Body and Soul: of mundane miracles and secular sacraments

Like all good little cradle-Anglicans of my day, when I reached the age of 12 I signed up for Confirmation class. We met crammed into a too-small but oddly symbolic “upper room” off the church balcony. I remember exactly two things from my weeks of Confirmation prep. The first is the lesson where we read and discussed the miracle of the feeding of the five thousand. The minister who taught the class took it upon himself to challenge us with some liberal theology, and pressed the point that perhaps there was more than one way to make a miracle. Perhaps Jesus didn’t conjure extra loaves and fishes out of thin air after all. Perhaps when the members of the crowd observed one person sharing the provisions he had brought, they were inspired – or shamed— into digging into their packs and bringing out their own secret stash of snacks to share. It had never before occurred to me that people might be invited to participate in the making of miracles. Indeed that we might be expected to participate. That perhaps that was how miracles really happened.

I also recall learning about the sacraments. I learned that Roman Catholics recognize seven sacraments, but that Anglicans observe a sort of “sacraments light”—zeroing in on Baptism and Eucharist. Mostly I can still hear the priest repeatedly intone—“a sacrament is an outward and visible sign of an inner and spiritual grace.” Kind of like sharing your picnic lunch with your neighbors to show that you are a community.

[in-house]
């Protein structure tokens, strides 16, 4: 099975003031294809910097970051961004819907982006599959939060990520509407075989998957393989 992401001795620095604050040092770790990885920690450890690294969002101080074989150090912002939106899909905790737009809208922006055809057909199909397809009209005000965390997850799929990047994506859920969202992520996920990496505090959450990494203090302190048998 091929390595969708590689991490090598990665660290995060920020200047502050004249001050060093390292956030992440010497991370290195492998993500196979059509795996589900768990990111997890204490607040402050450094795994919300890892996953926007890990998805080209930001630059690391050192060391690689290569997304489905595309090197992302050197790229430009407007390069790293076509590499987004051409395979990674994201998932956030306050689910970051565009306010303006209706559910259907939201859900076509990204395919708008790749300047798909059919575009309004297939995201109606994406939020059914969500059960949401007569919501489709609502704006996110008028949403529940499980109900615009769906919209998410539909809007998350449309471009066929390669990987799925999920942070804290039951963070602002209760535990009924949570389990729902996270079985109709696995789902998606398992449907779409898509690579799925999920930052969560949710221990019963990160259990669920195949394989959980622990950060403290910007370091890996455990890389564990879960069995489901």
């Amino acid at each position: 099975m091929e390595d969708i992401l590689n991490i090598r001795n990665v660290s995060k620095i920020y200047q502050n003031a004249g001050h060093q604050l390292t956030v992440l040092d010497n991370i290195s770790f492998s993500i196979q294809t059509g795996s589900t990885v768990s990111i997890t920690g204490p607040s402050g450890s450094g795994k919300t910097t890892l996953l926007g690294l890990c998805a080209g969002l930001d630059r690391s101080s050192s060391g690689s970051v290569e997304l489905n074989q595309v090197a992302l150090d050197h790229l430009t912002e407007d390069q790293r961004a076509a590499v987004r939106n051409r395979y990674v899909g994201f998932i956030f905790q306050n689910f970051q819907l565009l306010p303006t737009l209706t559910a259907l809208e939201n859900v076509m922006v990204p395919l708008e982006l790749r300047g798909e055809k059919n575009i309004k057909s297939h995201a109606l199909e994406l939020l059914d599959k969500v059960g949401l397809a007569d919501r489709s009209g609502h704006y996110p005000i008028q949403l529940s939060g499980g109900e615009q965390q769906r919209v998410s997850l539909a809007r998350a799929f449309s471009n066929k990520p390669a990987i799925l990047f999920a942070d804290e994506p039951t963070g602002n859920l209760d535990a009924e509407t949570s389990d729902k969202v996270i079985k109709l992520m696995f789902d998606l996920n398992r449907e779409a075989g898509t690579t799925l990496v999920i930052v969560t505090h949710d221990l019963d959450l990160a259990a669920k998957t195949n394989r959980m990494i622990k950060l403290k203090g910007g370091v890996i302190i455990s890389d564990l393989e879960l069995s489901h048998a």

After Confirmation I promptly stopped attending church for most of my teen years. There was no noisy rebellion on my part—mostly I just had lots of other ways to spend my time that seemed far more relevant and interesting than my parents’ church. As a young adult I found my own way into a faith that was mine, not just a parroting of my Sunday School and Confirmation lessons. And I grew to appreciate more and more what it meant to do things that were visible and external as a reflection of what was going on invisibly and spiritually within.

When I turned 40 I had a huge celebration. Forty is a milestone birthday at the best of times, but it is often celebrated with a wry sense of doom and despair. (“Oh no I’m getting old…”) For me, 40 was a really big deal because I wasn’t dead. I had, by contrast, spent my 38th birthday in galloping kidney failure, being readied for what was very nearly a one-way transfer into intensive care. Through a series of miracles supported by the participation of various members of the medical profession, I did make it back out of intensive care and into the world, but not before I had battled temporary vision loss, taught myself to walk again, and recovered from brain trauma.